By Randall Mah
European Union regulators are investigating Samsung and Apple over possible violations of EU antitrust laws as the two technology giants exchange patent infringement claims in their war over supremacy of the global smartphone and computer tablet markets.
"The (European) Commission has indeed sent requests for information to Apple and Samsung concerning the enforcement of 'standards-essential' patents in the mobile telephony sector," the European Commission said in a statement on Friday, according to Reuters.
“Standards-essential” refers to patents that have been incorporated in internationally accepted technology standards. For Samsung and Apple, this means 3G and Universal Mobile Telecommunications System technology.
While Samsung has indicated it is “cooperating fully,” Apple declined to comment on the request. The investigation, however, may be targeting Samsung rather than Apple, according to intellectual property expert Florian Mueller.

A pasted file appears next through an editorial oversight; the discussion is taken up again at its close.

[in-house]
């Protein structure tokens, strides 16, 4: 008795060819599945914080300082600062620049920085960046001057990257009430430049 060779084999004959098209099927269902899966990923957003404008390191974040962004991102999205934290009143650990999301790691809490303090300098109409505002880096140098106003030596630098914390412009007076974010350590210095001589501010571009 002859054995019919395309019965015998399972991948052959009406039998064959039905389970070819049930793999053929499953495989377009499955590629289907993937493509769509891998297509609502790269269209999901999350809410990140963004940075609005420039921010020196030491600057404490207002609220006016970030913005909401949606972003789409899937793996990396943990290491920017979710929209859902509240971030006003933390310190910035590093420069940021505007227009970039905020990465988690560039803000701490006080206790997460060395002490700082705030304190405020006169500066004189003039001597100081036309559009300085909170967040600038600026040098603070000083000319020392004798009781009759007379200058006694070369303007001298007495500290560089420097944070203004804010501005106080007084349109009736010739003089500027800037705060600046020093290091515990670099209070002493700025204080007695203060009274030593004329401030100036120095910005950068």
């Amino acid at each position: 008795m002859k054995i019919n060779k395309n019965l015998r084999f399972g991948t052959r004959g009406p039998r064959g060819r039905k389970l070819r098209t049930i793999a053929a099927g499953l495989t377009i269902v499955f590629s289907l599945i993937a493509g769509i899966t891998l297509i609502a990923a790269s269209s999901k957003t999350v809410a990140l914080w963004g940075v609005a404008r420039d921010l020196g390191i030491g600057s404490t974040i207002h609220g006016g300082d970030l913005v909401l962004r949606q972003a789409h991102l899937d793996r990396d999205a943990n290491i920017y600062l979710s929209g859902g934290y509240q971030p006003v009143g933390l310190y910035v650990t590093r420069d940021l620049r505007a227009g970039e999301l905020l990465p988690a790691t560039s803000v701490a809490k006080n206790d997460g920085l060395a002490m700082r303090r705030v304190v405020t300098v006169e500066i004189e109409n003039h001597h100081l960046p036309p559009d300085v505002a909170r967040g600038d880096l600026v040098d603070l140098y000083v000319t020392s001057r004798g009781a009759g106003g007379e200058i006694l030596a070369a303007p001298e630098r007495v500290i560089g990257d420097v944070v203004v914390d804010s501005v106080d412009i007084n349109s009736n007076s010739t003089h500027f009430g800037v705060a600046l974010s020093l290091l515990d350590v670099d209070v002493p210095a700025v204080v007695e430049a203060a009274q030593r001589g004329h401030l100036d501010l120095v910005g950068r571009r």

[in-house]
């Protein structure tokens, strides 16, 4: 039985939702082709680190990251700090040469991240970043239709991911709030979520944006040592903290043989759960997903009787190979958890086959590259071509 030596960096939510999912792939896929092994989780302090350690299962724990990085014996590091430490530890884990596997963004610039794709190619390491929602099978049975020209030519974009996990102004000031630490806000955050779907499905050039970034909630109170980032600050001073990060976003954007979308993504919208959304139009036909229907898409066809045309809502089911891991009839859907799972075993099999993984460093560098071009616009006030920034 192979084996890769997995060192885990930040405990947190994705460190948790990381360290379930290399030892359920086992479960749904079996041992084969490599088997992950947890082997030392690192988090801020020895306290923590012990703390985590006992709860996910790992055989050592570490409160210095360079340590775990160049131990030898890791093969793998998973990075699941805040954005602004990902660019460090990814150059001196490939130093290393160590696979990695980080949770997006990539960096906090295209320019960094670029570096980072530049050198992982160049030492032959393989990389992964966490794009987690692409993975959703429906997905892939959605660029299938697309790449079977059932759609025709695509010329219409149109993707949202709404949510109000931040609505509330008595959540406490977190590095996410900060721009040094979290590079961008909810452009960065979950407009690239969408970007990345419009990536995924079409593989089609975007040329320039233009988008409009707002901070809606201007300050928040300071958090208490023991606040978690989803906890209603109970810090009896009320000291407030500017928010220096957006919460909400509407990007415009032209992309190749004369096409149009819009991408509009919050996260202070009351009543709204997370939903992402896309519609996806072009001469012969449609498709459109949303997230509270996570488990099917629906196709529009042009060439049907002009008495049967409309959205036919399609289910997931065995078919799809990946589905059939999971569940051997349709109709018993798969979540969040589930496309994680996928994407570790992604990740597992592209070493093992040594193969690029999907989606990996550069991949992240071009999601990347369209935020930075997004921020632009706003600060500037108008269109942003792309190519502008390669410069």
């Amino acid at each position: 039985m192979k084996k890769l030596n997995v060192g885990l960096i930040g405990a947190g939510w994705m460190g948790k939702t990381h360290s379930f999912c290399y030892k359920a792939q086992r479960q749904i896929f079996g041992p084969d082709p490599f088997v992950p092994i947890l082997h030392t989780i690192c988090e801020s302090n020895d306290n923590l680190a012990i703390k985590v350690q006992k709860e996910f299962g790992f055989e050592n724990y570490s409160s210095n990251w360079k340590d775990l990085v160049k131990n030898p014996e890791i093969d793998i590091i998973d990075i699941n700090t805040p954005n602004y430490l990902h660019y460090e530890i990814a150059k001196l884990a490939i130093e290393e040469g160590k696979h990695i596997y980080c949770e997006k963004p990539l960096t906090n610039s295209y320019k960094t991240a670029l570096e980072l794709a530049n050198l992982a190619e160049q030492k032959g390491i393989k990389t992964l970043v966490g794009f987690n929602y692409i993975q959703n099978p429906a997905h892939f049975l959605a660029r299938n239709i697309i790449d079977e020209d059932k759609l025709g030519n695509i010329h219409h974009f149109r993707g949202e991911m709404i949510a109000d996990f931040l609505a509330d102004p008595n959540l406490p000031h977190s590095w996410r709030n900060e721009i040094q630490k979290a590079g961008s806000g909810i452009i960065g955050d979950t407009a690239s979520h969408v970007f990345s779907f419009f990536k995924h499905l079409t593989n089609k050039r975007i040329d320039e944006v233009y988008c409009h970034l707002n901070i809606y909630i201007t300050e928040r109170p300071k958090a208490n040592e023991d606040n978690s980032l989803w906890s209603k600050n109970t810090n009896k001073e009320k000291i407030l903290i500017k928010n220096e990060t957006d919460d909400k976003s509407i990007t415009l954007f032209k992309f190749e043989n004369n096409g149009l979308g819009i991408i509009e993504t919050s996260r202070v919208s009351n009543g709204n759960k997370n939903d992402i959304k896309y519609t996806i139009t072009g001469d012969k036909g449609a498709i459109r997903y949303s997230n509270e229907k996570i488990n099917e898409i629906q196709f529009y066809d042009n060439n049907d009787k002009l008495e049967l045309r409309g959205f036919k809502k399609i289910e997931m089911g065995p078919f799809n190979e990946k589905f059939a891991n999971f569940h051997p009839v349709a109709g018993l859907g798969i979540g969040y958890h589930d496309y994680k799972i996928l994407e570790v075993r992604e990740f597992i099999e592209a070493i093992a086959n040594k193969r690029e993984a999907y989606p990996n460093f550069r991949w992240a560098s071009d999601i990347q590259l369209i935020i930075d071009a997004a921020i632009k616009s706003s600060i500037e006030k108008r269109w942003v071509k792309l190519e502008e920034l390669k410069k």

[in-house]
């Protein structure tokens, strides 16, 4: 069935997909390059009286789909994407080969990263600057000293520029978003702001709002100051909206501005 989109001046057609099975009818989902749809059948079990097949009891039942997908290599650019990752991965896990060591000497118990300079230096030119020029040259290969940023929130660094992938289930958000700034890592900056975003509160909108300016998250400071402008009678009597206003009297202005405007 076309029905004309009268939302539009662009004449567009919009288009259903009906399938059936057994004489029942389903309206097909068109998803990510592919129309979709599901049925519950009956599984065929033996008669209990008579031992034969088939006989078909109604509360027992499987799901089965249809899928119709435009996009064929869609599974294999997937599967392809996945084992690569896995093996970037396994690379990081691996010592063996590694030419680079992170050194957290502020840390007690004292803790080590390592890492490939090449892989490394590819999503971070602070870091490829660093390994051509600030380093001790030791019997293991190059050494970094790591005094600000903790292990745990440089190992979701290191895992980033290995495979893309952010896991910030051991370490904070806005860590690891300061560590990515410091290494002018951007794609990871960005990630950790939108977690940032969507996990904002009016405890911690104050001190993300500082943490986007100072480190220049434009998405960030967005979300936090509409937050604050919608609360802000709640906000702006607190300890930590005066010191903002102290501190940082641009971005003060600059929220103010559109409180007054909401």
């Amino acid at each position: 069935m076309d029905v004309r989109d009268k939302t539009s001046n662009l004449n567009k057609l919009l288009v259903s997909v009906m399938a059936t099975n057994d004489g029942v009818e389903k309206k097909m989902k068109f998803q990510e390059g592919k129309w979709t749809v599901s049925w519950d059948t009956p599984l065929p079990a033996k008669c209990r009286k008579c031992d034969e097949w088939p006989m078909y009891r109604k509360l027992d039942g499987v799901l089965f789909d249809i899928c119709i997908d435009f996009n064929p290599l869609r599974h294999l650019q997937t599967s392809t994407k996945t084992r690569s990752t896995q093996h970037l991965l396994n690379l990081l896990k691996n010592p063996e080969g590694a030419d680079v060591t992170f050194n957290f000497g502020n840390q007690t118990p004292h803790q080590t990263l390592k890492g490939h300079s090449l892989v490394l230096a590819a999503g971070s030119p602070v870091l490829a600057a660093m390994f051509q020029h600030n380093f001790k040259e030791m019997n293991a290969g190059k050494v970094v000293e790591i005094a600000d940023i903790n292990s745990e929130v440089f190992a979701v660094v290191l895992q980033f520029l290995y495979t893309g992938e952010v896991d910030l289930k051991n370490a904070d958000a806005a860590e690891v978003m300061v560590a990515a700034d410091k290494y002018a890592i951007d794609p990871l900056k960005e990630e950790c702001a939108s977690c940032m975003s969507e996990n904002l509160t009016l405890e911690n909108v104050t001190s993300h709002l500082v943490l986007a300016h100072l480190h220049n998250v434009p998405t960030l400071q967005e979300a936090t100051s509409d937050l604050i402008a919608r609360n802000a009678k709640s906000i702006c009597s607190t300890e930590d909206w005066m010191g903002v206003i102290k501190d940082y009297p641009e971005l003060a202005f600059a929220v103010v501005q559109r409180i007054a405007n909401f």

"Only Samsung enforces allegedly standards-essential patents, and the capacity in which Apple received the Commission's requests for information must therefore be that of a witness and maybe also that of an informal or formal complainant," Mueller told Reuters.
Apple and Samsung have been duking it out in a tit for tat battle over patents and licensing fees. Currently, the firms are engaged in over 20 legal disputes in 10 countries, which may have far reaching negative consequences, Mueller said.
"Samsung went too far by trying to shut down Apple's products with its 3G patents in nine different countries on four continents. That's a recipe for triggering antitrust intervention," he said. "This investigation has huge implications for Apple's dispute with Samsung, but way beyond those two companies, it's about the kind of licensing commitment the entire technology industry relies upon."